The Economic Evolution of American Health Care: From Marcus Welby to Managed Care

But first, medical records must be made more complete and accessible a task that need not compromise patient confidentiality, MCOs must improve their ways of measuring provider performance, and patients must be willing to seek and act on information about the best care available. The book covers everything from start-up troubles with the first managed care organizations to attempts at government regulation to the mergers and quality control issues facing MCOs today.

Many observers accuse MCOs of caring more about cost than quality, and argue for government regulation. The american health care industry has undergone such dizzying transformations since the 1960s that many patients have lost confidence in a system they find too impersonal and ineffectual. Up until the 1970s, patients looked to autonomous physicians for recommendations on procedures and hospitals--a process that relied more on the patient's trust of the physician than on facts, and resulted in skyrocketing medical costs.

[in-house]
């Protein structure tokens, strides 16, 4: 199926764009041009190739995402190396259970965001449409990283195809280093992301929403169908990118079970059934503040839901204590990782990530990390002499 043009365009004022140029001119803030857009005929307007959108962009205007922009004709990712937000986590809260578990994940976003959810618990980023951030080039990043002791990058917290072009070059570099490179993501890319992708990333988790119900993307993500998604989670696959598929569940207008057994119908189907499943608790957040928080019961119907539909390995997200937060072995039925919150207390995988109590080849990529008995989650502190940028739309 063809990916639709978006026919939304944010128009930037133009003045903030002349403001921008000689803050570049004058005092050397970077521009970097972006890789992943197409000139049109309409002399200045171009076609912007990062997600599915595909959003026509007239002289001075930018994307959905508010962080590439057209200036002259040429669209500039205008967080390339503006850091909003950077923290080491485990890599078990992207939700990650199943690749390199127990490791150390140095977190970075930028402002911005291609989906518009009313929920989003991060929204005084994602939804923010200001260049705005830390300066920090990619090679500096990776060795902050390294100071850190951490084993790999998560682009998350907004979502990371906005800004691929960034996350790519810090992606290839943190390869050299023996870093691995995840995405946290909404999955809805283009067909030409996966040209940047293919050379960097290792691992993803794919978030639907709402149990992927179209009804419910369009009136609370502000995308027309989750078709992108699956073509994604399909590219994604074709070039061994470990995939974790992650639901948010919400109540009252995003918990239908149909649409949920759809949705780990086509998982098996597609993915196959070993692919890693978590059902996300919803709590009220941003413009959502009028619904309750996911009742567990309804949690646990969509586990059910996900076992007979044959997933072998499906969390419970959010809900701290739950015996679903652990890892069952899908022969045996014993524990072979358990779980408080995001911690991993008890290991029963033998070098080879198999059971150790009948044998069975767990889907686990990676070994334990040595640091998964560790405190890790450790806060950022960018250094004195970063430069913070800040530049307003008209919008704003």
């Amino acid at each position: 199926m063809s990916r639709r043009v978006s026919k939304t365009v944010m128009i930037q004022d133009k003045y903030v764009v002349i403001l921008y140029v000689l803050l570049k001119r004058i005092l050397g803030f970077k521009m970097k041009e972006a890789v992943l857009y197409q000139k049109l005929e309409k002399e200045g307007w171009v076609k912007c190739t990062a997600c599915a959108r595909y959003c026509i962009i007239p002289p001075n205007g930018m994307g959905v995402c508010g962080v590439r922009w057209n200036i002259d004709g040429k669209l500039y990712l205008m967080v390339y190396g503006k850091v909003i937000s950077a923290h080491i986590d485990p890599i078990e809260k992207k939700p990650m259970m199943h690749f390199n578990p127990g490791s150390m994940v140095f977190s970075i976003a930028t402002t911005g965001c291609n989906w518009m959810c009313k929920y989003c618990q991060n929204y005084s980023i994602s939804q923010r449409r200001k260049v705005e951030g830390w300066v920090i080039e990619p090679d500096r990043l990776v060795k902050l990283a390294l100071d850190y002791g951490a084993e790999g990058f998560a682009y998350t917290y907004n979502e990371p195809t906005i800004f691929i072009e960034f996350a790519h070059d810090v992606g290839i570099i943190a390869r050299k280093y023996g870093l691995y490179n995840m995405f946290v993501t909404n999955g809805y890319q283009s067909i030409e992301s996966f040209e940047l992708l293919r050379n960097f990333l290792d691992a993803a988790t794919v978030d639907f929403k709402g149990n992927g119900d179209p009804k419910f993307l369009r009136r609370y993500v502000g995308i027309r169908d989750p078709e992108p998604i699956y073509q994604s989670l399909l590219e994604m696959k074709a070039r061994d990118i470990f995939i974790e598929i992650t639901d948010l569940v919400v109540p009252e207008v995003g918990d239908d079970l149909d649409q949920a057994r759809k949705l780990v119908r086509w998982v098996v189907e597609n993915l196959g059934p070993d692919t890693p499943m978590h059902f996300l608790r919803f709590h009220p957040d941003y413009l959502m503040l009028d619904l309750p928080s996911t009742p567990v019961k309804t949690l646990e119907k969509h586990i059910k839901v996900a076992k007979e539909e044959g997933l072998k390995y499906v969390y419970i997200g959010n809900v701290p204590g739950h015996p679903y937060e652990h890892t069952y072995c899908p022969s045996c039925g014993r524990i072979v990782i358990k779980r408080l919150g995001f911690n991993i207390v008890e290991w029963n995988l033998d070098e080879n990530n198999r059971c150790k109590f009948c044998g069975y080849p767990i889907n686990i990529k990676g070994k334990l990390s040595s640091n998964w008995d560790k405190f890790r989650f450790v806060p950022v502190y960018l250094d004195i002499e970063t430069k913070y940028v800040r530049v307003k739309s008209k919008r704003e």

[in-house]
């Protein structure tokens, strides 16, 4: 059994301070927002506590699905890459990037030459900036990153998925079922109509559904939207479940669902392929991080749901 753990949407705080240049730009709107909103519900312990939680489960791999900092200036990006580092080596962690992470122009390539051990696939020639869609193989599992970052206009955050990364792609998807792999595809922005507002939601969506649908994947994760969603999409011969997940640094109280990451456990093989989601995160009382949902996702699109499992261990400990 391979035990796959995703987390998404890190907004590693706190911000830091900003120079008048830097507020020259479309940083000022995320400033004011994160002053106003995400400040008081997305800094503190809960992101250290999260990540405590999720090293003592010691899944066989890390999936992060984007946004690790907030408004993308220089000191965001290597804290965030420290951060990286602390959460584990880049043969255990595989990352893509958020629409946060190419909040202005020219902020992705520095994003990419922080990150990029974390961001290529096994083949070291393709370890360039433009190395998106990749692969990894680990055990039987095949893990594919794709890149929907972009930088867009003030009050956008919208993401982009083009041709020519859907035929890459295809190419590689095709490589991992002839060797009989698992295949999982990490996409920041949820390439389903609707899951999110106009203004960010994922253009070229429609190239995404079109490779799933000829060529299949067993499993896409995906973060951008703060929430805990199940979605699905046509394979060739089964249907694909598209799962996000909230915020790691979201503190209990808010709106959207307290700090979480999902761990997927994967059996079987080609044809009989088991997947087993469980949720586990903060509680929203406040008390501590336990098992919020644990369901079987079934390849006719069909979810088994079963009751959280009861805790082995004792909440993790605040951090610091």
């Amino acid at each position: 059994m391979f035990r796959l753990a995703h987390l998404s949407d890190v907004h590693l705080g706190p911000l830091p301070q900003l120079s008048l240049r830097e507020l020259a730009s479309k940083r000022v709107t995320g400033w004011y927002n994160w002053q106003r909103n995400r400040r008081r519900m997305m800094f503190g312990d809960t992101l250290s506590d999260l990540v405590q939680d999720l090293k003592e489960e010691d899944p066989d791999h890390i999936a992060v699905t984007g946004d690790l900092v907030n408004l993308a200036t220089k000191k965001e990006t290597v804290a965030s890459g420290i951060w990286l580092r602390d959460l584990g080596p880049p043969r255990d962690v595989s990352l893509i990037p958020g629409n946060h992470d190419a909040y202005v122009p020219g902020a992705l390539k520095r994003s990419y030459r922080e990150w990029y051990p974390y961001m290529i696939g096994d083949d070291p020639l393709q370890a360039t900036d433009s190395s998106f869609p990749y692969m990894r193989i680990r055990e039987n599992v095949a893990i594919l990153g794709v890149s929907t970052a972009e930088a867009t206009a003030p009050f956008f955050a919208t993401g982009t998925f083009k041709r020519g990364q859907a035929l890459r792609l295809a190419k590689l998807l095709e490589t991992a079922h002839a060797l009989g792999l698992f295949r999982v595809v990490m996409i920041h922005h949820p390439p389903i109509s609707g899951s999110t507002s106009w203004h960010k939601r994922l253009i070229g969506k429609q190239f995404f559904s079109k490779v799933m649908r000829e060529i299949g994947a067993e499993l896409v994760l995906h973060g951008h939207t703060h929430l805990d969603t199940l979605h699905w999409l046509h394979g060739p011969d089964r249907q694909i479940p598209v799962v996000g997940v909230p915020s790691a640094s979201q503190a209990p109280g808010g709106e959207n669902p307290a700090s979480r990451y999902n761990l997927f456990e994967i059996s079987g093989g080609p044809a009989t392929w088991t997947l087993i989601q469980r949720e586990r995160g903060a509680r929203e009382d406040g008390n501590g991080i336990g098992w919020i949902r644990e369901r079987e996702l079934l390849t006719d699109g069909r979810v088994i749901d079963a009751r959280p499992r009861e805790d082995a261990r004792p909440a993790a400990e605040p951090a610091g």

Newly emerging mcos have tried to solve the shopping problem by tracking the performance of care providers while obtaining discounts for their clients. Focusing on the doctor-patient relationship, he begins with the era of the independently practicing physician--epitomized by Marcus Welby, the beloved father figure/doctor in the 1960s television show of the same name--who disappeared with the growth of managed care.

It also reflects on how difficult it is for patients to shop for medical care. Is their distrust justified and can confidence be restored? David Dranove, a leading health care economist, tackles these and other key questions in the first major economic and historical investigation of the field. Dranove, however, believes that market forces can eventually achieve quality care and cost control.

The Social Transformation of American Medicine: The Rise of a Sovereign Profession and the Making of a Vast Industry

Basic. Considered the definitive history of the american healthcare system, The Social Transformation of American Medicine examines how the roles of doctors, hospitals, health plans, and government programs have evolved over the last two and a half centuries. How did the financially insecure medical profession of the nineteenth century become a most prosperous one in the twentieth century? Why was national health insurance blocked? And why are corporate institutions taking over our medical care system today? Beginning in 1760 and coming up to the present day, the political struggles over healthcare, renowned sociologist Paul Starr traces the decline of professional sovereignty in medicine, and the rise of a corporate system.

Updated with a new preface and an epilogue analyzing developments since the early 1980s, this new edition of The Social Transformation of American Medicine is a must-read for anyone concerned about the future of our fraught healthcare system.